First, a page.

operation. Among the items now being featured are filtering components (to combat the
presence of electromagnetic interference) and current sensor concentrators (to improve the
accuracy of powertrain monitoring).

The complex molded busbars developed by ENNOVI (formerly known as Interplex) offer the
customer an optimized design balancing the need for cost, assembly process, weight, space
and performance.

The interconnect expectations of the EV market are rising, as new models that push the
performance envelope are introduced. Rather than having discrete interconnected subsystems,
there is a migration underway which is moving the industry towards completely integrated
systems. As well as helping to augment performance, this approach will enable cost savings to
be witnessed, as it allows the number of parts to be rationalized.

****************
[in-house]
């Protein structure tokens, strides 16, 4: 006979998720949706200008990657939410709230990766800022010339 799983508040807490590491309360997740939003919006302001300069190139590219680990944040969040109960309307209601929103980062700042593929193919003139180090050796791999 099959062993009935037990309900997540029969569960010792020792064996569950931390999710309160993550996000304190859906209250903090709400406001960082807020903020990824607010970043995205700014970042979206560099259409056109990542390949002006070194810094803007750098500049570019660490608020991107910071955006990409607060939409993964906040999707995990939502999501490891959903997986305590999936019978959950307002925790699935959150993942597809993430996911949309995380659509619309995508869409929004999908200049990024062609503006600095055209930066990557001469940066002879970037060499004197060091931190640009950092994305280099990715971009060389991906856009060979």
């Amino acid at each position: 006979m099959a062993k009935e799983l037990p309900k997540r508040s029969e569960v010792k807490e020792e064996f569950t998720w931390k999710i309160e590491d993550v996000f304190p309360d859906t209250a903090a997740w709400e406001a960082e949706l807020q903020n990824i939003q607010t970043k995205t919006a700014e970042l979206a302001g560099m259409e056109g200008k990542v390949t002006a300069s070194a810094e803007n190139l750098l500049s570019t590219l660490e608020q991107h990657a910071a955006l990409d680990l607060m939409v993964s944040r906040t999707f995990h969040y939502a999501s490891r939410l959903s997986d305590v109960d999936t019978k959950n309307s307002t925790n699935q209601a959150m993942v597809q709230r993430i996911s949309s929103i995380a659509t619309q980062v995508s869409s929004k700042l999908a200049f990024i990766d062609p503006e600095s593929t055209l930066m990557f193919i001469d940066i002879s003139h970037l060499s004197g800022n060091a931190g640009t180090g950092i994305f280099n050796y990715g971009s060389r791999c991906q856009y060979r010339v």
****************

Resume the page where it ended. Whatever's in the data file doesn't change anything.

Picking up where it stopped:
Furthermore, it means that the need for size and weight reductions can be addressed. Because of this, busbar integration into EV powertrains needs to be considered at a much earlier stage. It can no longer simply be treated as an afterthought, but must be acknowledged as an integral part of the design process.

The advanced multi-layer molded busbar products that ENNOVI (formerly known as Interplex)
offers are deployed in EV models from many of the leading manufacturers. They deliver the
reliability, compactness, performance and TCO capabilities that are set to enable future EV
powertrain objectives to be met. If you have any design questions or require assistance
optimizing your design using busbars for your application, ENNOVI (formerly known as
Interplex) experts are available to help.

About the Author
Dominik Pawlik is a Product Line Manager at ENNOVI (formerly known as Interplex). He has over 20
years industry experience and a degree in mechanical engineering. ENNOVI (formerly known as
Interplex) is a world leader in designing and manufacturing interconnect and mechanical products and a
go-to-source to solve complex design challenges for the e-Mobility market.